Traditionally the focus is on Abraham, but what about Isaac?

According to Jewish historians, Isaac was between 25 and 37 years old and not an unsuspecting child. As mentioned earlier, Isaac left Abraham and the next time we see him is in the Negev in chapter 24.  This event must have been incredibly traumatic for Isaac; his own father betrayed him and tried to kill him.

In contrast, according to a few ancient rabbinical documents, we read of Isaac as a willing sacrifice, actually asking his father to bind him tightly so that he would not move out of the way of the knife. This gives us a totally different picture of Isaac, one of a willing sacrifice and one who understood the importance of obeying his father and God.

  • Jesus and Isaac

There are many parallels between the life of Isaac and that of Jesus.

Both Isaac and Jesus were foretold, and their names were given to their parents by God. They were both conceived miraculously, and both were called “beloved son”.

Leading up to Mt Moriah, Abraham was silent. So too, God the Father was silent in Gethsemane leading up to the crucifixion of His beloved Son.

The fact that the wood for the offering was laid on the back of Isaac is a symbol of the cross that Jesus would one day carry on his shoulders.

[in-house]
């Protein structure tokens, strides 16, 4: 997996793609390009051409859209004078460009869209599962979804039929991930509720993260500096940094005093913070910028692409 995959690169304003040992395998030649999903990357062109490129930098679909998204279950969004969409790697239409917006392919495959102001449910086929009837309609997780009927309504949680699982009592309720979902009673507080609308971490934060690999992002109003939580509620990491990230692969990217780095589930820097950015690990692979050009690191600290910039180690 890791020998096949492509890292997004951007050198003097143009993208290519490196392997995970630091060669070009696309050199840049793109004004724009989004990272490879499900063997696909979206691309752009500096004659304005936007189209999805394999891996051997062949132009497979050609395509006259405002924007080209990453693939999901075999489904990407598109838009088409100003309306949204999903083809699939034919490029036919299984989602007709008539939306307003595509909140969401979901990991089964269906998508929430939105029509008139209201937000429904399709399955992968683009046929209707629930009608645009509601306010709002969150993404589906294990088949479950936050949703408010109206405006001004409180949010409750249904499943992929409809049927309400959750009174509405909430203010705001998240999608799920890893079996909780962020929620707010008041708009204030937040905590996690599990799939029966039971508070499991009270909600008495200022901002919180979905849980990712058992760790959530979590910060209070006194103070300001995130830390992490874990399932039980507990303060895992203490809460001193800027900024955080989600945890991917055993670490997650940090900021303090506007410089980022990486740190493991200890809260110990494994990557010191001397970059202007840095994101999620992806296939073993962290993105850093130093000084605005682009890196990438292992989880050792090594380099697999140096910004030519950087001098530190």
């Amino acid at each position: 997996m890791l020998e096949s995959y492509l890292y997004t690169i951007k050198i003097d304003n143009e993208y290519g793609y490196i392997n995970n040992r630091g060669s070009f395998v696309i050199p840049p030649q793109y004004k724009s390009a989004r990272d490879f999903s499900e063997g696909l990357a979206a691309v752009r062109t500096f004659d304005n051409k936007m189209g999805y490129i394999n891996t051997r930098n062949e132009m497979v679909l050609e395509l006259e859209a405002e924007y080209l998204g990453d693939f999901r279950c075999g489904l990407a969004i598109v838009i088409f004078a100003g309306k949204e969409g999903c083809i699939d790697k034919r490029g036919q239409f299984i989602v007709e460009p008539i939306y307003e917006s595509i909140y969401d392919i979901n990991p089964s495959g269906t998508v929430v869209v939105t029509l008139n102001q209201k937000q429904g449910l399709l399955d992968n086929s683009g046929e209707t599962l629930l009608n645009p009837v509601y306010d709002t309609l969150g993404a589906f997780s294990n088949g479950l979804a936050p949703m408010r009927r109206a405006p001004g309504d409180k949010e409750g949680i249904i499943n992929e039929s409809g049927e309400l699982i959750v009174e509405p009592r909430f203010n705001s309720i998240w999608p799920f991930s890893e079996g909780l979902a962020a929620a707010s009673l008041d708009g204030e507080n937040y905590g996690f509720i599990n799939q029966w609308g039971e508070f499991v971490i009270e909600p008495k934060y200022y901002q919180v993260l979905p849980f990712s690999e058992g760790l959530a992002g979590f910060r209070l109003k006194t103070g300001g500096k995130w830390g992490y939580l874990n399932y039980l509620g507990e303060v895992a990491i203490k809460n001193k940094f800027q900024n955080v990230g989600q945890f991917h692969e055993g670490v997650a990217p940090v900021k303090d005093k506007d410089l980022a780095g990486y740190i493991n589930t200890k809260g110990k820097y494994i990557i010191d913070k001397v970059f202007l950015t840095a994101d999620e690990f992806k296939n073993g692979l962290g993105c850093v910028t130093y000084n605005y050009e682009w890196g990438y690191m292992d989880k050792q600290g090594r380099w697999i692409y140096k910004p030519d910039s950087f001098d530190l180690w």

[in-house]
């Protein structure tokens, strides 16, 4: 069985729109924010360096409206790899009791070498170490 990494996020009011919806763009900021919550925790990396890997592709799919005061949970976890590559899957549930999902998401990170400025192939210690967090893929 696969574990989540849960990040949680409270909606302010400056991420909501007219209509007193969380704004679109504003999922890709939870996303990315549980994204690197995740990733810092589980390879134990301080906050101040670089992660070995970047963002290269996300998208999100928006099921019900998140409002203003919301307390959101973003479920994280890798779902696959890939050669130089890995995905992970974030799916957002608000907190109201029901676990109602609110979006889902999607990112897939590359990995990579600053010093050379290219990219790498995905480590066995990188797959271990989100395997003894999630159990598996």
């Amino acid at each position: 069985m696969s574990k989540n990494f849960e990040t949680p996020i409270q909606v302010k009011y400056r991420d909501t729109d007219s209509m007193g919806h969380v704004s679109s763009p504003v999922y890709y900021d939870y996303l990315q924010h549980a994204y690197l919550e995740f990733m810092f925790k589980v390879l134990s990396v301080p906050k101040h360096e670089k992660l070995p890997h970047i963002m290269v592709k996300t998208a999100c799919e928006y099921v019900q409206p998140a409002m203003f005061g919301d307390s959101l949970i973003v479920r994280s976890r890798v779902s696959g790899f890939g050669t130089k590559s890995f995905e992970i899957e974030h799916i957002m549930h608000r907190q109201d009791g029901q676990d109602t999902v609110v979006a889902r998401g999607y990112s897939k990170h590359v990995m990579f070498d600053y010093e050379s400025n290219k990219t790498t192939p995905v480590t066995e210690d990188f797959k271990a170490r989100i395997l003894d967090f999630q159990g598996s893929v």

Leading up to his crucifixion, Jesus was unwavering in his path to the cross and he was silent during his trial.  In the same way, Isaac walked silently alongside his father.

This account in essence is the salvation of Israel.  Even though Isaac was not killed, the intervention by the angel saved the nation that was to come. So too, Jesus was sacrificed in order to save all nations.

Like Isaac, Jesus’ walk to the cross was not simply passive resignation to his fate, but rather there was a determination to obey his Father’s will (Luke 22:42).

By his resurrection, Jesus provided for the salvation for all who would believe in him. The staying of the sacrifice of Isaac, was his “resurrection”, and that provided for the continuation and fulfillment of God’s promise to Abraham (Hebrews 11:17-19)

What makes this account so horrifying is that God instructed Abraham to slaughter his own son, but if we really think about the crucifixion on Calvary we should be even more offended.

Because of our sins, God the Father required a perfect sacrifice. The only way we could be saved was by the perfect sacrifice of the spotless lamb of God (Isaiah 53:6, 2 Corinthians 5:21).

But here is the amazing truth that we miss, Abraham – the father had to raise his hand against his son.

Jesus knew that he would bear the incredible pain of the cross while bearing our sins. God the Father knew that he would have to inflict this pain on his own beloved son Jesus (Isaiah 53:10).

We must never miss the horror and the offense of the cross. God the Father inflicted His perfect wrath on God the Son.

Thank God today for the amazing gift of salvation.

1Muslim accounts of this event replace Isaac with Ishmael.

Sermon, Sunday August 9, 2020. Walk in Love

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Walk in Love